Quebec, County Durham


Quebec is a small former mining village in County Durham, located under a mile north of Esh Winning and about 5 miles west of Durham City. Fields on Hamsteels Common were enclosed in the mid 18th century, when Britain was at war with the French Canadians, and Quebec was a topical name. At that time a local farm was given the name Quebec, and the name was used when the village was formed there in the 19th century.[1] Hamsteels Colliery, opened in 1867, was located between Quebec and Esh Winning (not in the village of Hamsteels, which is further north!). It was mining that gave rise to Quebec and a small adjacent settlement at Hamsteels Colliery (village). The population of Quebec reduced in 1940 when many of the streets were demolished. This eventually led to the closing of the school (built 1874), in 1955. The colliery closed in 1958. Hamsteels Colliery (village) was demolished in the 1970s to make way for open cast mining -  the building of Church of St John remains.

Quebec is a small village in County Durham, in North East England. Once a coal mining village, it is situated 6 miles (10 km) west of the city of Durham, and close to the villages of Esh, Cornsay Colliery, Esh Winning and Langley Park. The village has a public house, the Hamsteels Inn, a hotel, Hamsteels Hall, a church, St. John the Baptist Hamsteels, a village hall, a playground and a used car dealership.

Administration

Civic

Quebec is for all purposes (historic, ceremonial and administrative) located in County Durham. The local police force is Durham Constabulary.

Political

Quebec is located in County Durham. It is in the Esh ward, which as of 2010 is represented on Durham County Council by Pat Glass (Labour). It is part of the North West Durham parliamentary constituency, which as of 2005 is represented in Parliament by Hilary Armstrong (Labour). It is in the North East England region, which serves as a constituency for the European Parliament.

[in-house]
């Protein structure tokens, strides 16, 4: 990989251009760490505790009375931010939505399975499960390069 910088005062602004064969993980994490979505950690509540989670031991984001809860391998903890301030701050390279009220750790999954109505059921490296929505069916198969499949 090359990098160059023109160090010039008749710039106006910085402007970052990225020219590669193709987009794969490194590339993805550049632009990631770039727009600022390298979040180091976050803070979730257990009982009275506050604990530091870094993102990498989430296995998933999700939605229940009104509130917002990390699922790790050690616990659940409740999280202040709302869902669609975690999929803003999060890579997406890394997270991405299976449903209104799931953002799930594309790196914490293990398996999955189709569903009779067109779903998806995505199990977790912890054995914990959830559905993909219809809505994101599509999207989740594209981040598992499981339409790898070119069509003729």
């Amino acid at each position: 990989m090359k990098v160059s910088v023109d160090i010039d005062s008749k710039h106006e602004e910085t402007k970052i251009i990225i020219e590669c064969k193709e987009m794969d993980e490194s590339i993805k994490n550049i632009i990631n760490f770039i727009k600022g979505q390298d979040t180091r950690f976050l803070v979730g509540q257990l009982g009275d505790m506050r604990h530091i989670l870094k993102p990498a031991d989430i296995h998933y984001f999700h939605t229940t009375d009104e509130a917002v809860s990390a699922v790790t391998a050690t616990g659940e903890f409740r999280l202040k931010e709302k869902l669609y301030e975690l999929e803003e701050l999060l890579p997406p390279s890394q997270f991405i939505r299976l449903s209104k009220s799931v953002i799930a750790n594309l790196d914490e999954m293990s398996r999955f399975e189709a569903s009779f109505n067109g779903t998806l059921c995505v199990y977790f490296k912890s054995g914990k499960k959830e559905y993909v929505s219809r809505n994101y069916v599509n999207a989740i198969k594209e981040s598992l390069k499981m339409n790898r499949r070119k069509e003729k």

Geography

History

The Roman road known as Dere Street passes through the village on its way from Yorkshire to Hadrian's Wall via the Roman fort at Lanchester.

Etymology

The village takes its unusual name from the more famous Canadian city of Quebec. The fields in the area were enclosed in 1759, the year Quebec was captured from France. It was common at the time for fields distant from their home farm to be given the names of foreign lands, and cases where these names have come to be applied to whole villages are numerous throughout the North East. For example, not far away is the village of Toronto.

Sport

In 1902, after the village's Hamsteels Rugby Club was beaten 77-0 in a match at Quebec against Hartlepool Rovers, the West Hartlepool Mails rugby correspondent described Quebec as an "outlandish place". Today, the village has only football teams. Two of these, Hamsteels Inn FC and the Hammers FC, play at Quebec's Hamsteels Colliery Welfare Ground, while a third, Steelers FC, is based in Langley Park.